Maybe you want your floor to look like a traditional warm wood — but maybe you love the color of driftwood, or a deeper wood hue. With vinyl and other engineered flooring, there is greater access to these types of looks, and a larger catalog in general with the options that you’ll need (e.g. the waterproofing mentioned above).

We recommend: With many top-of-the-line brands to choose from, it’s possible to find an aesthetic that matches your vision, no matter what it is. Armstrong focuses on a smaller catalog at a luxury premium, while Coretec’s numerous lines offer a range of aesthetic and size options: tile, plank, enhanced/plus lines, and extra sizes (extra large, extra long, extra wide).

Dent Resistance

Natural hardwood flooring is susceptible to the same vulnerabilities you’ll find in any wood. Wood simply isn’t that hard of a substance, even when it’s treated to be used as flooring. Thus, in a busy home, it’s going to be put at risk to dents, chips, and damage. Depending on your situation, this may or may not be a big deal. However, if your home has children who drop toys or sports equipment, women who wear heels, animals — especially big dogs — or just clumsy people that may drop dishes or glasses, vinyl flooring is probably a smarter, safer choice. Engineered with a protective coating at the top layer, vinyl flooring is designed specifically for durability against impact resistance. When you’re putting your flooring up against all of the possible dangers of everyday family life, it’s the best way to go.

We recommend: All engineered vinyl flooring offers a level dent protection that can’t be replicated with natural hardwood. The cream of the crop is Armstrong’s PRYZM Luxury Plank, which is scratch resistant up to 2500 PSI. For more information, see our previous feature on PRYZM.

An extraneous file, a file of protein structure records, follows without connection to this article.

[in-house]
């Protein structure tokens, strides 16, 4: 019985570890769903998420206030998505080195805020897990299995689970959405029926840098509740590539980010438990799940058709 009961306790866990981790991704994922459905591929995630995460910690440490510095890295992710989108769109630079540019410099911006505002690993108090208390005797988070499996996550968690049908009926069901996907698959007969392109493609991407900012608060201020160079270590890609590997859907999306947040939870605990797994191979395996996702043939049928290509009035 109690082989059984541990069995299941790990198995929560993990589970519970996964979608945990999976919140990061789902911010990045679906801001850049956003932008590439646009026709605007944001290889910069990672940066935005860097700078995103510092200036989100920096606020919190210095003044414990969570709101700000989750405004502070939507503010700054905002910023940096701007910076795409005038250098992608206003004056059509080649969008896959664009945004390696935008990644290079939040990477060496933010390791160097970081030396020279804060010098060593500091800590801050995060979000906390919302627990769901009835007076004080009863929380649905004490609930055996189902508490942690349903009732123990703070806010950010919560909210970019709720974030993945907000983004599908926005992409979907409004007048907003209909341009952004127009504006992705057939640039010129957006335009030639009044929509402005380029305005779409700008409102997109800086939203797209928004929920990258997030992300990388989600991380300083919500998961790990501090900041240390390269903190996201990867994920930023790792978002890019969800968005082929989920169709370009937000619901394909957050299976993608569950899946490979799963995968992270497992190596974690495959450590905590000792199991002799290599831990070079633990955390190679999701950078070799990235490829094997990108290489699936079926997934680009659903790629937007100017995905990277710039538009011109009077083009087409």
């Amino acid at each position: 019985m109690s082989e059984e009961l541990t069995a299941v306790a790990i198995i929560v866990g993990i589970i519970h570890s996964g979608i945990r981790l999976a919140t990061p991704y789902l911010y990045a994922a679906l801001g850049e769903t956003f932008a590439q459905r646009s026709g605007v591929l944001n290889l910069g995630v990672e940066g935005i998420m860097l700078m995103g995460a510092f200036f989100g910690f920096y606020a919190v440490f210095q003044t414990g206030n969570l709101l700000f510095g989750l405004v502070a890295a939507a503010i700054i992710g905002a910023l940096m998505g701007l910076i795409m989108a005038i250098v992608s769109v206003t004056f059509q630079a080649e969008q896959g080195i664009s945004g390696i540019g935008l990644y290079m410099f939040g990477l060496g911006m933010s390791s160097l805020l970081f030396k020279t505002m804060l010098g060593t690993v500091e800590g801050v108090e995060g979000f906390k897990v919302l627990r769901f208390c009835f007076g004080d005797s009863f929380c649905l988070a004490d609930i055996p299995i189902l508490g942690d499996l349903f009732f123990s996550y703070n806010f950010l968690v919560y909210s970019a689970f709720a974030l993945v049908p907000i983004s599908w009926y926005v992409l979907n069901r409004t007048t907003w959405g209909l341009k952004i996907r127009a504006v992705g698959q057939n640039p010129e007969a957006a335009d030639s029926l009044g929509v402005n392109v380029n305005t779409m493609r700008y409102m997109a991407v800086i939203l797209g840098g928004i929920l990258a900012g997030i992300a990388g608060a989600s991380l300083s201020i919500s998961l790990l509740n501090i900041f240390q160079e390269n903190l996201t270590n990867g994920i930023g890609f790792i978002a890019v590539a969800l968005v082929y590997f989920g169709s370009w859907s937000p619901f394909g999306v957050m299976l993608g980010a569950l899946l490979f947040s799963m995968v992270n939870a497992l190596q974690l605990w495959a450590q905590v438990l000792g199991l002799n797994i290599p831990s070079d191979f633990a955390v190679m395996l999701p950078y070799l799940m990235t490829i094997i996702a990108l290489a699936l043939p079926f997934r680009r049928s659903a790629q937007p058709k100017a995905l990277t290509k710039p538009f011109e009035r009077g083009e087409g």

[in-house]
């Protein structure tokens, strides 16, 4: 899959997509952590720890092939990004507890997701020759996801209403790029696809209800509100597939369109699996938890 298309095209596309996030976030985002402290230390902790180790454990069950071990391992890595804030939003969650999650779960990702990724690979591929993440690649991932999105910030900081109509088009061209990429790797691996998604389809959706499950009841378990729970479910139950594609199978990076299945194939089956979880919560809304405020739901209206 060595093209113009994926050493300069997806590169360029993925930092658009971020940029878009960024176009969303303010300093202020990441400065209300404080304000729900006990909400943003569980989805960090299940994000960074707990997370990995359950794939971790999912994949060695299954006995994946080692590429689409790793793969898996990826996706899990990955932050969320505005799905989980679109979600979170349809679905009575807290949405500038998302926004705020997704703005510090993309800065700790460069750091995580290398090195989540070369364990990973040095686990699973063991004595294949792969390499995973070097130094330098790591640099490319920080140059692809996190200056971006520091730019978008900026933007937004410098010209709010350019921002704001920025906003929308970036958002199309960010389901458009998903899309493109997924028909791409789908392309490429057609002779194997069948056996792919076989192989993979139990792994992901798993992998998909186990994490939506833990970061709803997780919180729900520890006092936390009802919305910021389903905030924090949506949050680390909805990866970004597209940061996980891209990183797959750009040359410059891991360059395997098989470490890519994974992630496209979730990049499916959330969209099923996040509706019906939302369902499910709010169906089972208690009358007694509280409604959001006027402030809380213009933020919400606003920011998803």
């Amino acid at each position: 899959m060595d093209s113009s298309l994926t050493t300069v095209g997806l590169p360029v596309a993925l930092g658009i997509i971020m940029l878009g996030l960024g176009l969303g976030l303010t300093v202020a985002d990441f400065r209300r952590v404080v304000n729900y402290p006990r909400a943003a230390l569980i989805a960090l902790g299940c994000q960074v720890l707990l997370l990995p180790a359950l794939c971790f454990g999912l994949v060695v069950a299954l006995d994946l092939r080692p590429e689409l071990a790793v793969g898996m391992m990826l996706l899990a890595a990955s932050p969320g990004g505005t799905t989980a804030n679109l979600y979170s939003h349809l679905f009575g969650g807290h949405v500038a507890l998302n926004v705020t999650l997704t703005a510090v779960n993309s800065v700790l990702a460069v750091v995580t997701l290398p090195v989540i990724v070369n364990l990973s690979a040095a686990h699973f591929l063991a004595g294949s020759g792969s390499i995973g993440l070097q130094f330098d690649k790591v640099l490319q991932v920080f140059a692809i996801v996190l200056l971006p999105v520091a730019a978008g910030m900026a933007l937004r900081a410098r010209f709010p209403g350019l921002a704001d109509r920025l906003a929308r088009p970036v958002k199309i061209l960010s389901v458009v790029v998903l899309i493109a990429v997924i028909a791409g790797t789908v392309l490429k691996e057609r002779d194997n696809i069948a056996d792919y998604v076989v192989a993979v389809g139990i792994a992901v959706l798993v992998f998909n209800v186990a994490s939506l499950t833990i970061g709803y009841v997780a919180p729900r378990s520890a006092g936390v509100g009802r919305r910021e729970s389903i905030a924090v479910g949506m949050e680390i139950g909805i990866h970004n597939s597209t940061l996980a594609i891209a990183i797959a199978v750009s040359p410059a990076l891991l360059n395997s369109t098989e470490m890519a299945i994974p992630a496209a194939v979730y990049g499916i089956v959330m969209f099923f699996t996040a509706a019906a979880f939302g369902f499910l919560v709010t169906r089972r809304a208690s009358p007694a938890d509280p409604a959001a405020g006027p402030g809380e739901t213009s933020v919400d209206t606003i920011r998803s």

UV Protection

No flooring is 100% protected against sun fading, but hardwood flooring is susceptible to UV fading due to its natural properties. With vinyl flooring, it’s much easier to put technology as a barrier against the sunlight thanks to a top layer designed to resist the harsh impacts of UV rays. This means stronger protection against fading due to UV exposure. Depending on the volume of sun exposure, there’s no 100% guarantee, but it will make a marked difference.

We recommend: Armstrong vinyl flooring is engineered to be resistant to UV light. For more information on that, we recommend visiting Armstrong’s FAQ or contacting us.

Easier Installation

If you’re an experienced DIYer, you can probably install a vinyl tile floor by yourself — it’s certainly a lot of work, but with the right tools and preparation, it can be done. Hardwood flooring, though, is a different beast. It requires much more experience during the installation, along with a more unique set of tools. In most cases, hardwood flooring requires the use of an outside specialized service. However, if you’ve got the time and muscle, you can do your vinyl flooring yourself through thorough foundation preparation and interlocking tiles.

We recommend: As long as you’re going with a good brand, installation should be straightforward for experienced DIYers, as well as fairly standard when hiring outside contractors. We recommend seeing the different installation options for vinyl products; Armstrong and Home Legend both offer extensive information online.

Come See for YourselfWhether you’re convinced on vinyl floors or still need to discuss it further, we invite you to come into our Marietta showroom to see the possibilities. At Professional Installed Floors, we’re happy to give you a free initial consultation to help you weigh all of your needs: budget, preferences, time, and all the other factors that come into modeling your home.